The explorer's who entered the Arctic, for the most part, were naval officers whose view was that the navy knew best and who strove to live up to a set of standards and expectations for a naval officer of the crown.
They arrived with expectations of achieving great things and gaining notoriety and promotion on their return. Many succeeded, but many more did not.
Some officers, like John Ross, were able to take his men into the frozen seas, be stranded for five years and return home with the help of Inuit who showed the British how to travel, where to travel and how to survive. They hunted fresh food for them and when the Inuit did not camp with the crew, the group nearly starved.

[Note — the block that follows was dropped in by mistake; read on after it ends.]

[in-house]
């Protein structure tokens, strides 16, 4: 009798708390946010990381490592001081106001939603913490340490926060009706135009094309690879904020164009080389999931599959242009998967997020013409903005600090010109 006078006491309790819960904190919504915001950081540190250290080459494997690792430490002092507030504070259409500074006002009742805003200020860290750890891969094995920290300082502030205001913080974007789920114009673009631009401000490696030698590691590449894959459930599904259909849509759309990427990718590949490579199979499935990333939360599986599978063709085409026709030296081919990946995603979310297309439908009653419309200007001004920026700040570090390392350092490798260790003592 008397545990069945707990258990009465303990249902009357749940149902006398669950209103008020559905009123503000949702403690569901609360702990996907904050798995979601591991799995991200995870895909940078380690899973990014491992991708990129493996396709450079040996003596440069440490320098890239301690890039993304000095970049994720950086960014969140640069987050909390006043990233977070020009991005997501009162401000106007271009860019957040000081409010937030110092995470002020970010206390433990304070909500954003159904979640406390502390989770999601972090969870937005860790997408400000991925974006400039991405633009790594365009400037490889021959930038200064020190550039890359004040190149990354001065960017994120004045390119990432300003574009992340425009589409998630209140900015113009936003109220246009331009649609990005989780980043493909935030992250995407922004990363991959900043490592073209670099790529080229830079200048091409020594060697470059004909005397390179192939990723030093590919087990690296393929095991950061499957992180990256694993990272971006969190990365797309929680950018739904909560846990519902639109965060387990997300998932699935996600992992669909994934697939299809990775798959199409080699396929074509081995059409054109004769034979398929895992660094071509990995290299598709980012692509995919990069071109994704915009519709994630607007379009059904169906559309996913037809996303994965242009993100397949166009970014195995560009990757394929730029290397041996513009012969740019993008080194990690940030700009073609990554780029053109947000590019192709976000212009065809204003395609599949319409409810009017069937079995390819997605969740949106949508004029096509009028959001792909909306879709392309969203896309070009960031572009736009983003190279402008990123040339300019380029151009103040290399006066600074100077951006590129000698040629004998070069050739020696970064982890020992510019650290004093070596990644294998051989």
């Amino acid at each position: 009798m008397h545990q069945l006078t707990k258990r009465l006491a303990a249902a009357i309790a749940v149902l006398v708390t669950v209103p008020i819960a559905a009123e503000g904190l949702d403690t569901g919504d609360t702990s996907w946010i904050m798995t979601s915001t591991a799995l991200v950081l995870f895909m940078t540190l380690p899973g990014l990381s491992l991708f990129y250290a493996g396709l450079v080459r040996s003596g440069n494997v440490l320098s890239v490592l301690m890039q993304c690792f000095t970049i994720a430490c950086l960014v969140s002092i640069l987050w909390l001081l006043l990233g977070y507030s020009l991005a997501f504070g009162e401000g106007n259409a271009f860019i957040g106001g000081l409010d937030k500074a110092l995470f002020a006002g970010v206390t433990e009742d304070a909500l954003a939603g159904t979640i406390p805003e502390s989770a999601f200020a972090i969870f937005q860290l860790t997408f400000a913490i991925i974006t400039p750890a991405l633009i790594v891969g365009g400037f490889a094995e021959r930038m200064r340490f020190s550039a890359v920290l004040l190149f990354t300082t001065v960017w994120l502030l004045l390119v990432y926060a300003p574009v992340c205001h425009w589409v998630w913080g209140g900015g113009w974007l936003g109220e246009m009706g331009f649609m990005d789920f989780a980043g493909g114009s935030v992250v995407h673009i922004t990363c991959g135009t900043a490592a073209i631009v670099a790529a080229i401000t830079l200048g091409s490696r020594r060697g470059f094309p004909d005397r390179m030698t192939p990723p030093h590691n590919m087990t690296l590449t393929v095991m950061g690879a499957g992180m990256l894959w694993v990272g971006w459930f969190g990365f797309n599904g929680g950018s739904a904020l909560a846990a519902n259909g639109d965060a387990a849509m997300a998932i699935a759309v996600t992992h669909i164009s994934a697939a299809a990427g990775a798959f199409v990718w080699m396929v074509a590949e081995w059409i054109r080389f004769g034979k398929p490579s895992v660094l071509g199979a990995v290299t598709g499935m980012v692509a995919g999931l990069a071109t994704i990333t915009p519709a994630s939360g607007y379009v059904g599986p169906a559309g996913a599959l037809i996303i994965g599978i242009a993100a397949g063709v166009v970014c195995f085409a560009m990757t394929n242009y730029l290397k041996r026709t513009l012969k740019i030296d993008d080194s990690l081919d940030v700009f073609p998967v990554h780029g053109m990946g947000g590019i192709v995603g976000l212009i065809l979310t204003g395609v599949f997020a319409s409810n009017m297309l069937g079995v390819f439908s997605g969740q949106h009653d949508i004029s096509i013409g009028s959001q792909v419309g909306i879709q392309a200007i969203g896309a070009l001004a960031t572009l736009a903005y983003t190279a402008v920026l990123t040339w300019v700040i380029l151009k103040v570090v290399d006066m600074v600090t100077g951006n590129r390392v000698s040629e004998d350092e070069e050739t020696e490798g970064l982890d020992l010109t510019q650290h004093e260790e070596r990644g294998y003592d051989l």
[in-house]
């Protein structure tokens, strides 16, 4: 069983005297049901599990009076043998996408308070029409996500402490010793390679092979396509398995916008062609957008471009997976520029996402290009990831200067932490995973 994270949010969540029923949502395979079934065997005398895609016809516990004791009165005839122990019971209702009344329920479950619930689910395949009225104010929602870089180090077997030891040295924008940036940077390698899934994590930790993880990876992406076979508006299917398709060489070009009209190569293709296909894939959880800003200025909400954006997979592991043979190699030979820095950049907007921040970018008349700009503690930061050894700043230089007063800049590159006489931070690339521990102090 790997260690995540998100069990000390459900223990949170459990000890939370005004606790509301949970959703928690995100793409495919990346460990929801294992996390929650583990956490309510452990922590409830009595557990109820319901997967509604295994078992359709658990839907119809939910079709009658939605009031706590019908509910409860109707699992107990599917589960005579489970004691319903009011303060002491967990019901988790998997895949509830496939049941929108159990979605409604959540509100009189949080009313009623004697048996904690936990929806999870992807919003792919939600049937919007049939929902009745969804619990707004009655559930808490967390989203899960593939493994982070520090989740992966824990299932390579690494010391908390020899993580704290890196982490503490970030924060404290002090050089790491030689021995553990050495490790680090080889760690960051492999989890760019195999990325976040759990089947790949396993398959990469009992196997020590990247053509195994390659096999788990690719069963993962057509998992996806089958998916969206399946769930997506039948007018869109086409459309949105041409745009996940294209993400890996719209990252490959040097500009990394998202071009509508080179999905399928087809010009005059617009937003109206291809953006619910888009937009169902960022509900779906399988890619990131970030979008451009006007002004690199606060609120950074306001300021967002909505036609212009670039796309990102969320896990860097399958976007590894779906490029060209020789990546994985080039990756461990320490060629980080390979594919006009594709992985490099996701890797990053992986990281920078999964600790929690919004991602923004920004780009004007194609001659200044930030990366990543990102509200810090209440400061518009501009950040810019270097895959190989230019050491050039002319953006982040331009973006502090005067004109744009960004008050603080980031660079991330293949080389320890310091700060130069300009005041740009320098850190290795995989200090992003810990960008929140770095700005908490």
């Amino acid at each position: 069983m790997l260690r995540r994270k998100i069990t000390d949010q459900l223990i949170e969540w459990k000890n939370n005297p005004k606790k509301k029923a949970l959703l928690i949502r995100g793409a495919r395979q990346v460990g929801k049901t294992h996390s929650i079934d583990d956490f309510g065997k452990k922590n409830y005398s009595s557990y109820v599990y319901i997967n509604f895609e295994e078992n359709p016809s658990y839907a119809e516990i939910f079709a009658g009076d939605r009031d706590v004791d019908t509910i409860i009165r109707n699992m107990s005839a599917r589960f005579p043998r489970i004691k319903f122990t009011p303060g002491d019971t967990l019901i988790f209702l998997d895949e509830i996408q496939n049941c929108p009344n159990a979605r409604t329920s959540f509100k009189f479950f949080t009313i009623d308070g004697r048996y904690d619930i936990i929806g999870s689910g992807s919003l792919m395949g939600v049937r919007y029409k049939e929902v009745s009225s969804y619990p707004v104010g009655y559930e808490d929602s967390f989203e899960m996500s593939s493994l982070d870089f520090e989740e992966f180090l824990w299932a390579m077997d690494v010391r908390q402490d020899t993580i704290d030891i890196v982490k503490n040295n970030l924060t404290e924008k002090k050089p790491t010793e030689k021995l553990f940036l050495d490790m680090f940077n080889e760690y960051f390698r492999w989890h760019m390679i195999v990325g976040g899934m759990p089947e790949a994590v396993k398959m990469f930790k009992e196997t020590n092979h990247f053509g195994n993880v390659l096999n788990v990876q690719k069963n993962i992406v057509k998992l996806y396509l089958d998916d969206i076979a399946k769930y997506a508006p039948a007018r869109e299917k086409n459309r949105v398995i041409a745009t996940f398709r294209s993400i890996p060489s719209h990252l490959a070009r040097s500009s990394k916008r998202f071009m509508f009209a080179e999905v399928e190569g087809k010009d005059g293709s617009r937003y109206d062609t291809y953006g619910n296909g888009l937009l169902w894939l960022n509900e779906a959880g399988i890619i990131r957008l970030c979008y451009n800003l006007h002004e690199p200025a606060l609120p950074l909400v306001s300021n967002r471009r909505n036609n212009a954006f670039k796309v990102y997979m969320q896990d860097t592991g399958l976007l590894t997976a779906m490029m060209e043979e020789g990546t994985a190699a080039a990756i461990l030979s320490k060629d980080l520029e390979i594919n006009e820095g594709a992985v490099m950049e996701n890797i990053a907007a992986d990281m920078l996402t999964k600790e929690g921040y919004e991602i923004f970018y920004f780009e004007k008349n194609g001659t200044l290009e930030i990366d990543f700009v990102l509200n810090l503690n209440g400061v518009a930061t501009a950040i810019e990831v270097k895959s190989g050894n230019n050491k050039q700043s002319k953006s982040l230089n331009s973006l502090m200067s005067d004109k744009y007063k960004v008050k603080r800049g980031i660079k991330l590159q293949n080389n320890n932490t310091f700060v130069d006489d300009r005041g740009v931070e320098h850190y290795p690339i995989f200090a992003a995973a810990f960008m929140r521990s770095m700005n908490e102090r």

Other officers disdained the knowledge of the Inuit and chose not to mingle with them or encourage their help. For the most part, these crews perished.
Explorer trunks were filled with scientific equipment, observation equipment and writing pads, drawing pads, charts and quills. This was the great era of discovery and everything the Arctic held was to be described for the wondering masses back home.
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